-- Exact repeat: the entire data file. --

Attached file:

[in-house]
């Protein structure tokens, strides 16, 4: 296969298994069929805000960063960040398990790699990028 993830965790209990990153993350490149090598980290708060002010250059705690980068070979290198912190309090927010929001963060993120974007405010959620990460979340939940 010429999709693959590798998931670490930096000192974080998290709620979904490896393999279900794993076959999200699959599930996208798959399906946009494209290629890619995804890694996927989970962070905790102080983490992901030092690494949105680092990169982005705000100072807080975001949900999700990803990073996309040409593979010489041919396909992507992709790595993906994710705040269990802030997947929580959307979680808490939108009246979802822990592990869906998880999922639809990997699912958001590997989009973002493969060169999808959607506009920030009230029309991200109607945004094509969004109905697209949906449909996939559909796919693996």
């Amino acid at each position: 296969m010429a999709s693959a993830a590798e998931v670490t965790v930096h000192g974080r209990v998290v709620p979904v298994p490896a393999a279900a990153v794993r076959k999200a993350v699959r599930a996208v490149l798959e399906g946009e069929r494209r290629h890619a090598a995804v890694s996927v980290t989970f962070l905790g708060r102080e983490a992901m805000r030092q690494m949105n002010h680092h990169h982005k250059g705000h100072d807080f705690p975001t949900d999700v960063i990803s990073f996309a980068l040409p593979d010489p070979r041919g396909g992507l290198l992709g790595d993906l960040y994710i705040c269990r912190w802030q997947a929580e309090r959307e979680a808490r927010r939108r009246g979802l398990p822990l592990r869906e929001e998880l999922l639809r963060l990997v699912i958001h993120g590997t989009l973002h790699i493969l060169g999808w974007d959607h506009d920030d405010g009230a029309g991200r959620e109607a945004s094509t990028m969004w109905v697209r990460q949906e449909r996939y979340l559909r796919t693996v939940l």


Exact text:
[in-house]
């Protein structure tokens, strides 16, 4: 296969298994069929805000960063960040398990790699990028 993830965790209990990153993350490149090598980290708060002010250059705690980068070979290198912190309090927010929001963060993120974007405010959620990460979340939940 010429999709693959590798998931670490930096000192974080998290709620979904490896393999279900794993076959999200699959599930996208798959399906946009494209290629890619995804890694996927989970962070905790102080983490992901030092690494949105680092990169982005705000100072807080975001949900999700990803990073996309040409593979010489041919396909992507992709790595993906994710705040269990802030997947929580959307979680808490939108009246979802822990592990869906998880999922639809990997699912958001590997989009973002493969060169999808959607506009920030009230029309991200109607945004094509969004109905697209949906449909996939559909796919693996």
């Amino acid at each position: 296969m010429a999709s693959a993830a590798e998931v670490t965790v930096h000192g974080r209990v998290v709620p979904v298994p490896a393999a279900a990153v794993r076959k999200a993350v699959r599930a996208v490149l798959e399906g946009e069929r494209r290629h890619a090598a995804v890694s996927v980290t989970f962070l905790g708060r102080e983490a992901m805000r030092q690494m949105n002010h680092h990169h982005k250059g705000h100072d807080f705690p975001t949900d999700v960063i990803s990073f996309a980068l040409p593979d010489p070979r041919g396909g992507l290198l992709g790595d993906l960040y994710i705040c269990r912190w802030q997947a929580e309090r959307e979680a808490r927010r939108r009246g979802l398990p822990l592990r869906e929001e998880l999922l639809r963060l990997v699912i958001h993120g590997t989009l973002h790699i493969l060169g999808w974007d959607h506009d920030d405010g009230a029309g991200r959620e109607a945004s094509t990028m969004w109905v697209r990460q949906e449909r996939y979340l559909r796919t693996v939940l």